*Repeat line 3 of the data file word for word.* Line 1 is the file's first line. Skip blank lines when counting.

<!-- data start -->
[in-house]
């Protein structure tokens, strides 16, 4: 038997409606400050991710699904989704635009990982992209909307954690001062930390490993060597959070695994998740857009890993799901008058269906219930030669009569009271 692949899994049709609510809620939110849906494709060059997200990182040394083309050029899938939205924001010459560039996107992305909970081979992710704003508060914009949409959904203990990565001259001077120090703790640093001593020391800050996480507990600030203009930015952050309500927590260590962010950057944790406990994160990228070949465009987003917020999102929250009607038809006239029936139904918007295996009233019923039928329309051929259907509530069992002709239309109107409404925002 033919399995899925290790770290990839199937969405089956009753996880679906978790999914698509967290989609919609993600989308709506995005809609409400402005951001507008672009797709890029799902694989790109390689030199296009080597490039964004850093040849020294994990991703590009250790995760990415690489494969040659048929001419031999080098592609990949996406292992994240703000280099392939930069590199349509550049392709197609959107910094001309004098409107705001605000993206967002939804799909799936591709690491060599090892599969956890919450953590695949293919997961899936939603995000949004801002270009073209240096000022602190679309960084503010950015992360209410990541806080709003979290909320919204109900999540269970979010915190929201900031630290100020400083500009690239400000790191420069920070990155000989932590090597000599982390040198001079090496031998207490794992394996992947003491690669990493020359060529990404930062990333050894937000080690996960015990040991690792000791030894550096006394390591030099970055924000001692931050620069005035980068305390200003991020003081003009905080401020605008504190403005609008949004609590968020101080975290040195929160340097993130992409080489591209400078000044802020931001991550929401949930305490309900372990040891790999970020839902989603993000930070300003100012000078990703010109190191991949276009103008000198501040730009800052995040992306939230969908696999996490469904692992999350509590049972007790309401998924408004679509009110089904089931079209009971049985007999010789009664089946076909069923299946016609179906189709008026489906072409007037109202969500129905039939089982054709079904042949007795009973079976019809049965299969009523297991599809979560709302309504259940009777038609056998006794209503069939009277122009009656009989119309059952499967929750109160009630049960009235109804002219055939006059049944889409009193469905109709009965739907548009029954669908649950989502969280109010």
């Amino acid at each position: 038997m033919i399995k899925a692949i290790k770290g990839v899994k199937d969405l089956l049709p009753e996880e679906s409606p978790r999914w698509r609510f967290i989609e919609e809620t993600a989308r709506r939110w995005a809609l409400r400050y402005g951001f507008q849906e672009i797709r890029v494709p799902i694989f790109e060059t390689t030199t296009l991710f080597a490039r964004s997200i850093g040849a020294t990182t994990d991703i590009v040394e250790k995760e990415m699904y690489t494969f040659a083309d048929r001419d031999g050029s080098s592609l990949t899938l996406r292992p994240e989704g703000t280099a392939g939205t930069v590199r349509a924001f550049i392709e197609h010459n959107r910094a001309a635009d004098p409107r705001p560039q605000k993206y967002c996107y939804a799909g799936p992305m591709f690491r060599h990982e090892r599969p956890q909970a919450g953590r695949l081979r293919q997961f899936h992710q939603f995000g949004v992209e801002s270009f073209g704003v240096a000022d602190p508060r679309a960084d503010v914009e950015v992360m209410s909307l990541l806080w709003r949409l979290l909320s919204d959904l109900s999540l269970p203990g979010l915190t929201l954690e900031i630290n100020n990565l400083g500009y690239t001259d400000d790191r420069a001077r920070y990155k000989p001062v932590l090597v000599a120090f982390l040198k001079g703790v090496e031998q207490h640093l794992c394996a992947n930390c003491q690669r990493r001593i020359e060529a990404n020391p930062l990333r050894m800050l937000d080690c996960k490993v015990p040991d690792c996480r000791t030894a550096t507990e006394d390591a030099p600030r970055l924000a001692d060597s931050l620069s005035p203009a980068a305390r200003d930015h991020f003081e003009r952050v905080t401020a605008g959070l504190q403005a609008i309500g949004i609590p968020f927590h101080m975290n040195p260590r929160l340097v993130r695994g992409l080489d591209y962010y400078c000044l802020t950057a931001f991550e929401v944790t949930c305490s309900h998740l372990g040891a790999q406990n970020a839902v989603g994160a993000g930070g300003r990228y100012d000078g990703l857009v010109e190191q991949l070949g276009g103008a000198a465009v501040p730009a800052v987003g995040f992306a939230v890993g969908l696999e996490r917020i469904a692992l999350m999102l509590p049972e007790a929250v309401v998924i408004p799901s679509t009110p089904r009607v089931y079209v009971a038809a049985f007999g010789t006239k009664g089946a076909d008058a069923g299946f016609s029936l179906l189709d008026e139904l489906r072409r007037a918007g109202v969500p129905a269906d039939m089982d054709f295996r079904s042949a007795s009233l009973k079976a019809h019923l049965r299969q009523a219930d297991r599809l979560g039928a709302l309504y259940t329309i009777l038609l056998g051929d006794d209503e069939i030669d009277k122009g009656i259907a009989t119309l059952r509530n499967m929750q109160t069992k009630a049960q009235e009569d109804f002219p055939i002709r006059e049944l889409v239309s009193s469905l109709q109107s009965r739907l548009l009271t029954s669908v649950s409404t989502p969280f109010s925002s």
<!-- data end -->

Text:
């Amino acid at each position: 038997m033919i399995k899925a692949i290790k770290g990839v899994k199937d969405l089956l049709p009753e996880e679906s409606p978790r999914w698509r609510f967290i989609e919609e809620t993600a989308r709506r939110w995005a809609l409400r400050y402005g951001f507008q849906e672009i797709r890029v494709p799902i694989f790109e060059t390689t030199t296009l991710f080597a490039r964004s997200i850093g040849a020294t990182t994990d991703i590009v040394e250790k995760e990415m699904y690489t494969f040659a083309d048929r001419d031999g050029s080098s592609l990949t899938l996406r292992p994240e989704g703000t280099a392939g939205t930069v590199r349509a924001f550049i392709e197609h010459n959107r910094a001309a635009d004098p409107r705001p560039q605000k993206y967002c996107y939804a799909g799936p992305m591709f690491r060599h990982e090892r599969p956890q909970a919450g953590r695949l081979r293919q997961f899936h992710q939603f995000g949004v992209e801002s270009f073209g704003v240096a000022d602190p508060r679309a960084d503010v914009e950015v992360m209410s909307l990541l806080w709003r949409l979290l909320s919204d959904l109900s999540l269970p203990g979010l915190t929201l954690e900031i630290n100020n990565l400083g500009y690239t001259d400000d790191r420069a001077r920070y990155k000989p001062v932590l090597v000599a120090f982390l040198k001079g703790v090496e031998q207490h640093l794992c394996a992947n930390c003491q690669r990493r001593i020359e060529a990404n020391p930062l990333r050894m800050l937000d080690c996960k490993v015990p040991d690792c996480r000791t030894a550096t507990e006394d390591a030099p600030r970055l924000a001692d060597s931050l620069s005035p203009a980068a305390r200003d930015h991020f003081e003009r952050v905080t401020a605008g959070l504190q403005a609008i309500g949004i609590p968020f927590h101080m975290n040195p260590r929160l340097v993130r695994g992409l080489d591209y962010y400078c000044l802020t950057a931001f991550e929401v944790t949930c305490s309900h998740l372990g040891a790999q406990n970020a839902v989603g994160a993000g930070g300003r990228y100012d000078g990703l857009v010109e190191q991949l070949g276009g103008a000198a465009v501040p730009a800052v987003g995040f992306a939230v890993g969908l696999e996490r917020i469904a692992l999350m999102l509590p049972e007790a929250v309401v998924i408004p799901s679509t009110p089904r009607v089931y079209v009971a038809a049985f007999g010789t006239k009664g089946a076909d008058a069923g299946f016609s029936l179906l189709d008026e139904l489906r072409r007037a918007g109202v969500p129905a269906d039939m089982d054709f295996r079904s042949a007795s009233l009973k079976a019809h019923l049965r299969q009523a219930d297991r599809l979560g039928a709302l309504y259940t329309i009777l038609l056998g051929d006794d209503e069939i030669d009277k122009g009656i259907a009989t119309l059952r509530n499967m929750q109160t069992k009630a049960q009235e009569d109804f002219p055939i002709r006059e049944l889409v239309s009193s469905l109709q109107s009965r739907l548009l009271t029954s669908v649950s409404t989502p969280f109010s925002s």